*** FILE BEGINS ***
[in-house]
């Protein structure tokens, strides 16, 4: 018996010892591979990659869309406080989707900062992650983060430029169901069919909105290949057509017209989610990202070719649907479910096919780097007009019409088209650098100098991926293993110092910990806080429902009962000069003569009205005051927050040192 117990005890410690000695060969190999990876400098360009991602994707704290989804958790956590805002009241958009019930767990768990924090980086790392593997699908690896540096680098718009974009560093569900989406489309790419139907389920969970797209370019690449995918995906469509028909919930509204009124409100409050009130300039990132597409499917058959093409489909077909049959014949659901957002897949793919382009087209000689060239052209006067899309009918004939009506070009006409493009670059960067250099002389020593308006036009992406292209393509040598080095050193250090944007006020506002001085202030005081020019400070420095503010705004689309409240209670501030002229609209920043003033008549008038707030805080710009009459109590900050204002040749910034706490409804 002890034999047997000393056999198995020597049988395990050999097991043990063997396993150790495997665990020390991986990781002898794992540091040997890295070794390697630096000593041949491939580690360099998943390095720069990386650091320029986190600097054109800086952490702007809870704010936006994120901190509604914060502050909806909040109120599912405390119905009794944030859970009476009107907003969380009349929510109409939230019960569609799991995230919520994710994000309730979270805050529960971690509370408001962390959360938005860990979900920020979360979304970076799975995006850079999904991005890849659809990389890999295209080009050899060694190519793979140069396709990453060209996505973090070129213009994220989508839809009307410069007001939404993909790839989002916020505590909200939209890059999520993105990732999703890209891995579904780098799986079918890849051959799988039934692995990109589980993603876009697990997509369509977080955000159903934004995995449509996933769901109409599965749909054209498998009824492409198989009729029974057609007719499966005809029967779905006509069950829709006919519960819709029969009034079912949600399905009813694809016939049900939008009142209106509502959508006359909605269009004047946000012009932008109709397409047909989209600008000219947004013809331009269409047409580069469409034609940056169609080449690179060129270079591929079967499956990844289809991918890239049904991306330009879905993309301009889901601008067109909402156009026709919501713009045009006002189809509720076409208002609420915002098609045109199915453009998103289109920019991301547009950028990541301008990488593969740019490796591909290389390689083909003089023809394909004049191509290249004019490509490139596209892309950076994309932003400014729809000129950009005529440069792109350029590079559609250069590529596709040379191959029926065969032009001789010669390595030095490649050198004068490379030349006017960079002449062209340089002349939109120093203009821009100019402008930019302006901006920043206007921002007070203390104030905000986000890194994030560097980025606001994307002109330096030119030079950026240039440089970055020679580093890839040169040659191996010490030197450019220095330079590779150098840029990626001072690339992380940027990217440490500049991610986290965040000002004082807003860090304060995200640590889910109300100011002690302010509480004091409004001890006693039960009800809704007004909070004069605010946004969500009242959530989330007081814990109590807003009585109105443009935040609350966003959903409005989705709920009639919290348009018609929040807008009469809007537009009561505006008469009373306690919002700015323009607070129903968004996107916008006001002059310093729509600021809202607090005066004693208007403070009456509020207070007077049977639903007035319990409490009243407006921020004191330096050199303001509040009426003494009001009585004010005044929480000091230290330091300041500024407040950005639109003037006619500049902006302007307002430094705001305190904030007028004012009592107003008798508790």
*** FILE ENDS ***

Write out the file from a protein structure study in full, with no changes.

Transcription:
[in-house]
């Protein structure tokens, strides 16, 4: 018996010892591979990659869309406080989707900062992650983060430029169901069919909105290949057509017209989610990202070719649907479910096919780097007009019409088209650098100098991926293993110092910990806080429902009962000069003569009205005051927050040192 117990005890410690000695060969190999990876400098360009991602994707704290989804958790956590805002009241958009019930767990768990924090980086790392593997699908690896540096680098718009974009560093569900989406489309790419139907389920969970797209370019690449995918995906469509028909919930509204009124409100409050009130300039990132597409499917058959093409489909077909049959014949659901957002897949793919382009087209000689060239052209006067899309009918004939009506070009006409493009670059960067250099002389020593308006036009992406292209393509040598080095050193250090944007006020506002001085202030005081020019400070420095503010705004689309409240209670501030002229609209920043003033008549008038707030805080710009009459109590900050204002040749910034706490409804 002890034999047997000393056999198995020597049988395990050999097991043990063997396993150790495997665990020390991986990781002898794992540091040997890295070794390697630096000593041949491939580690360099998943390095720069990386650091320029986190600097054109800086952490702007809870704010936006994120901190509604914060502050909806909040109120599912405390119905009794944030859970009476009107907003969380009349929510109409939230019960569609799991995230919520994710994000309730979270805050529960971690509370408001962390959360938005860990979900920020979360979304970076799975995006850079999904991005890849659809990389890999295209080009050899060694190519793979140069396709990453060209996505973090070129213009994220989508839809009307410069007001939404993909790839989002916020505590909200939209890059999520993105990732999703890209891995579904780098799986079918890849051959799988039934692995990109589980993603876009697990997509369509977080955000159903934004995995449509996933769901109409599965749909054209498998009824492409198989009729029974057609007719499966005809029967779905006509069950829709006919519960819709029969009034079912949600399905009813694809016939049900939008009142209106509502959508006359909605269009004047946000012009932008109709397409047909989209600008000219947004013809331009269409047409580069469409034609940056169609080449690179060129270079591929079967499956990844289809991918890239049904991306330009879905993309301009889901601008067109909402156009026709919501713009045009006002189809509720076409208002609420915002098609045109199915453009998103289109920019991301547009950028990541301008990488593969740019490796591909290389390689083909003089023809394909004049191509290249004019490509490139596209892309950076994309932003400014729809000129950009005529440069792109350029590079559609250069590529596709040379191959029926065969032009001789010669390595030095490649050198004068490379030349006017960079002449062209340089002349939109120093203009821009100019402008930019302006901006920043206007921002007070203390104030905000986000890194994030560097980025606001994307002109330096030119030079950026240039440089970055020679580093890839040169040659191996010490030197450019220095330079590779150098840029990626001072690339992380940027990217440490500049991610986290965040000002004082807003860090304060995200640590889910109300100011002690302010509480004091409004001890006693039960009800809704007004909070004069605010946004969500009242959530989330007081814990109590807003009585109105443009935040609350966003959903409005989705709920009639919290348009018609929040807008009469809007537009009561505006008469009373306690919002700015323009607070129903968004996107916008006001002059310093729509600021809202607090005066004693208007403070009456509020207070007077049977639903007035319990409490009243407006921020004191330096050199303001509040009426003494009001009585004010005044929480000091230290330091300041500024407040950005639109003037006619500049902006302007307002430094705001305190904030007028004012009592107003008798508790």